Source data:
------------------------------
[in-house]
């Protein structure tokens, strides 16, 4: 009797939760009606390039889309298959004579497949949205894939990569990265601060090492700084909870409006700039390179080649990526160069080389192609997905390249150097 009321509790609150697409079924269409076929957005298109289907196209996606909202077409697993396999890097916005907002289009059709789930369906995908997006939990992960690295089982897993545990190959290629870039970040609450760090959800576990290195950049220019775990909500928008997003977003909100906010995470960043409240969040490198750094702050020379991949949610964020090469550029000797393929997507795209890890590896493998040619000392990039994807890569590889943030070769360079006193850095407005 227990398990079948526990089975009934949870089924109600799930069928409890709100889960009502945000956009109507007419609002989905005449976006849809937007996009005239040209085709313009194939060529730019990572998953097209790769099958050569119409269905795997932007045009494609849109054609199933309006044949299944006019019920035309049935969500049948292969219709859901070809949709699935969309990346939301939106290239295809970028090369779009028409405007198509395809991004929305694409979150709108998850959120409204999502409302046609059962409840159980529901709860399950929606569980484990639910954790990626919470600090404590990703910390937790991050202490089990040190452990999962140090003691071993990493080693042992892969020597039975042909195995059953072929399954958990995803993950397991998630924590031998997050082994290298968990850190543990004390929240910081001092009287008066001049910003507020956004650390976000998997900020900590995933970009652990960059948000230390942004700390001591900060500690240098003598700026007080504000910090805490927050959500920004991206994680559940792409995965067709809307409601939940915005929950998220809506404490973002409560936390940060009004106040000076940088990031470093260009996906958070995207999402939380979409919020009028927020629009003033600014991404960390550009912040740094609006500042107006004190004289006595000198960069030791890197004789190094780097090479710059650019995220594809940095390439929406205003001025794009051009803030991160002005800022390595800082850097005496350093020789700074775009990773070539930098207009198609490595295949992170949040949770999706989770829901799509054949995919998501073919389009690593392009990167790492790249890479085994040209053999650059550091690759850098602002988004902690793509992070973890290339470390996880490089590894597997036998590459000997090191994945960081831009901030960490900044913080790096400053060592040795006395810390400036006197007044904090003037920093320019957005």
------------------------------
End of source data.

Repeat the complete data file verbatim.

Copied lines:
[in-house]
């Protein structure tokens, strides 16, 4: 009797939760009606390039889309298959004579497949949205894939990569990265601060090492700084909870409006700039390179080649990526160069080389192609997905390249150097 009321509790609150697409079924269409076929957005298109289907196209996606909202077409697993396999890097916005907002289009059709789930369906995908997006939990992960690295089982897993545990190959290629870039970040609450760090959800576990290195950049220019775990909500928008997003977003909100906010995470960043409240969040490198750094702050020379991949949610964020090469550029000797393929997507795209890890590896493998040619000392990039994807890569590889943030070769360079006193850095407005 227990398990079948526990089975009934949870089924109600799930069928409890709100889960009502945000956009109507007419609002989905005449976006849809937007996009005239040209085709313009194939060529730019990572998953097209790769099958050569119409269905795997932007045009494609849109054609199933309006044949299944006019019920035309049935969500049948292969219709859901070809949709699935969309990346939301939106290239295809970028090369779009028409405007198509395809991004929305694409979150709108998850959120409204999502409302046609059962409840159980529901709860399950929606569980484990639910954790990626919470600090404590990703910390937790991050202490089990040190452990999962140090003691071993990493080693042992892969020597039975042909195995059953072929399954958990995803993950397991998630924590031998997050082994290298968990850190543990004390929240910081001092009287008066001049910003507020956004650390976000998997900020900590995933970009652990960059948000230390942004700390001591900060500690240098003598700026007080504000910090805490927050959500920004991206994680559940792409995965067709809307409601939940915005929950998220809506404490973002409560936390940060009004106040000076940088990031470093260009996906958070995207999402939380979409919020009028927020629009003033600014991404960390550009912040740094609006500042107006004190004289006595000198960069030791890197004789190094780097090479710059650019995220594809940095390439929406205003001025794009051009803030991160002005800022390595800082850097005496350093020789700074775009990773070539930098207009198609490595295949992170949040949770999706989770829901799509054949995919998501073919389009690593392009990167790492790249890479085994040209053999650059550091690759850098602002988004902690793509992070973890290339470390996880490089590894597997036998590459000997090191994945960081831009901030960490900044913080790096400053060592040795006395810390400036006197007044904090003037920093320019957005």